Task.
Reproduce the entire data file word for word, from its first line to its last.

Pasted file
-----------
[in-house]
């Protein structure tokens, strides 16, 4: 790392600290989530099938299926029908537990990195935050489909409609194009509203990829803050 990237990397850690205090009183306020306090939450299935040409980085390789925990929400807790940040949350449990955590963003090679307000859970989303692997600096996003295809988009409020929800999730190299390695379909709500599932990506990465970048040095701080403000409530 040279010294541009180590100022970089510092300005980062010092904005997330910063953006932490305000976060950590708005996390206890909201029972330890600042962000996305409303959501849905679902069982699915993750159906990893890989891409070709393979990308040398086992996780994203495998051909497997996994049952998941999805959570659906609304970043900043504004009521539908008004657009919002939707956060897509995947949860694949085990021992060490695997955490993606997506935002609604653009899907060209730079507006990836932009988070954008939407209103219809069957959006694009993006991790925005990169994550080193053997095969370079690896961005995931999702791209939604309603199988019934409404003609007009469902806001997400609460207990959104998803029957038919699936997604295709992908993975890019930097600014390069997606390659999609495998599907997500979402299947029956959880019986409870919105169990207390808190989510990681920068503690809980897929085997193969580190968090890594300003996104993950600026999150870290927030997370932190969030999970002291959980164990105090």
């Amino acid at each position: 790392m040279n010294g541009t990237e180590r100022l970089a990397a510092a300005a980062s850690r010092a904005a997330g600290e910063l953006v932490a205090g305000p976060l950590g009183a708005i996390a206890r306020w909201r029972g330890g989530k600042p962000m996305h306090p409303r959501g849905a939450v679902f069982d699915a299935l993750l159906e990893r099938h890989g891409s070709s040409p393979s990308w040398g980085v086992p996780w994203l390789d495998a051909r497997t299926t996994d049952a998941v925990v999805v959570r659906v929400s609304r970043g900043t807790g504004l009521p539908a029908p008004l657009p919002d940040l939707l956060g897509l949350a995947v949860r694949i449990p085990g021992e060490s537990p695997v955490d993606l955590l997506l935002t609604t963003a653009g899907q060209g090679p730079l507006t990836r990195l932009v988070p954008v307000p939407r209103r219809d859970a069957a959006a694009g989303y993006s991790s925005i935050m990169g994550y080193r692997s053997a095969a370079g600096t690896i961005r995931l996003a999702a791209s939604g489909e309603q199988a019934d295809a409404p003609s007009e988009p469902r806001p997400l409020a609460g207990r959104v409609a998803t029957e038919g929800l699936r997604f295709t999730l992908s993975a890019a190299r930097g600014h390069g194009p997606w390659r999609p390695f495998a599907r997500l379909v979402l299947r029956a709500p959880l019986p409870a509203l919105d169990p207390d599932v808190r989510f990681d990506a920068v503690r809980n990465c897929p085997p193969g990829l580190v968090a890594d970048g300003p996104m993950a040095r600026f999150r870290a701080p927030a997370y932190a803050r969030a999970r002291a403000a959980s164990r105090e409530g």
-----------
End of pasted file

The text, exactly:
[in-house]
């Protein structure tokens, strides 16, 4: 790392600290989530099938299926029908537990990195935050489909409609194009509203990829803050 990237990397850690205090009183306020306090939450299935040409980085390789925990929400807790940040949350449990955590963003090679307000859970989303692997600096996003295809988009409020929800999730190299390695379909709500599932990506990465970048040095701080403000409530 040279010294541009180590100022970089510092300005980062010092904005997330910063953006932490305000976060950590708005996390206890909201029972330890600042962000996305409303959501849905679902069982699915993750159906990893890989891409070709393979990308040398086992996780994203495998051909497997996994049952998941999805959570659906609304970043900043504004009521539908008004657009919002939707956060897509995947949860694949085990021992060490695997955490993606997506935002609604653009899907060209730079507006990836932009988070954008939407209103219809069957959006694009993006991790925005990169994550080193053997095969370079690896961005995931999702791209939604309603199988019934409404003609007009469902806001997400609460207990959104998803029957038919699936997604295709992908993975890019930097600014390069997606390659999609495998599907997500979402299947029956959880019986409870919105169990207390808190989510990681920068503690809980897929085997193969580190968090890594300003996104993950600026999150870290927030997370932190969030999970002291959980164990105090």
């Amino acid at each position: 790392m040279n010294g541009t990237e180590r100022l970089a990397a510092a300005a980062s850690r010092a904005a997330g600290e910063l953006v932490a205090g305000p976060l950590g009183a708005i996390a206890r306020w909201r029972g330890g989530k600042p962000m996305h306090p409303r959501g849905a939450v679902f069982d699915a299935l993750l159906e990893r099938h890989g891409s070709s040409p393979s990308w040398g980085v086992p996780w994203l390789d495998a051909r497997t299926t996994d049952a998941v925990v999805v959570r659906v929400s609304r970043g900043t807790g504004l009521p539908a029908p008004l657009p919002d940040l939707l956060g897509l949350a995947v949860r694949i449990p085990g021992e060490s537990p695997v955490d993606l955590l997506l935002t609604t963003a653009g899907q060209g090679p730079l507006t990836r990195l932009v988070p954008v307000p939407r209103r219809d859970a069957a959006a694009g989303y993006s991790s925005i935050m990169g994550y080193r692997s053997a095969a370079g600096t690896i961005r995931l996003a999702a791209s939604g489909e309603q199988a019934d295809a409404p003609s007009e988009p469902r806001p997400l409020a609460g207990r959104v409609a998803t029957e038919g929800l699936r997604f295709t999730l992908s993975a890019a190299r930097g600014h390069g194009p997606w390659r999609p390695f495998a599907r997500l379909v979402l299947r029956a709500p959880l019986p409870a509203l919105d169990p207390d599932v808190r989510f990681d990506a920068v503690r809980n990465c897929p085997p193969g990829l580190v968090a890594d970048g300003p996104m993950a040095r600026f999150r870290a701080p927030a997370y932190a803050r969030a999970r002291a403000a959980s164990r105090e409530g």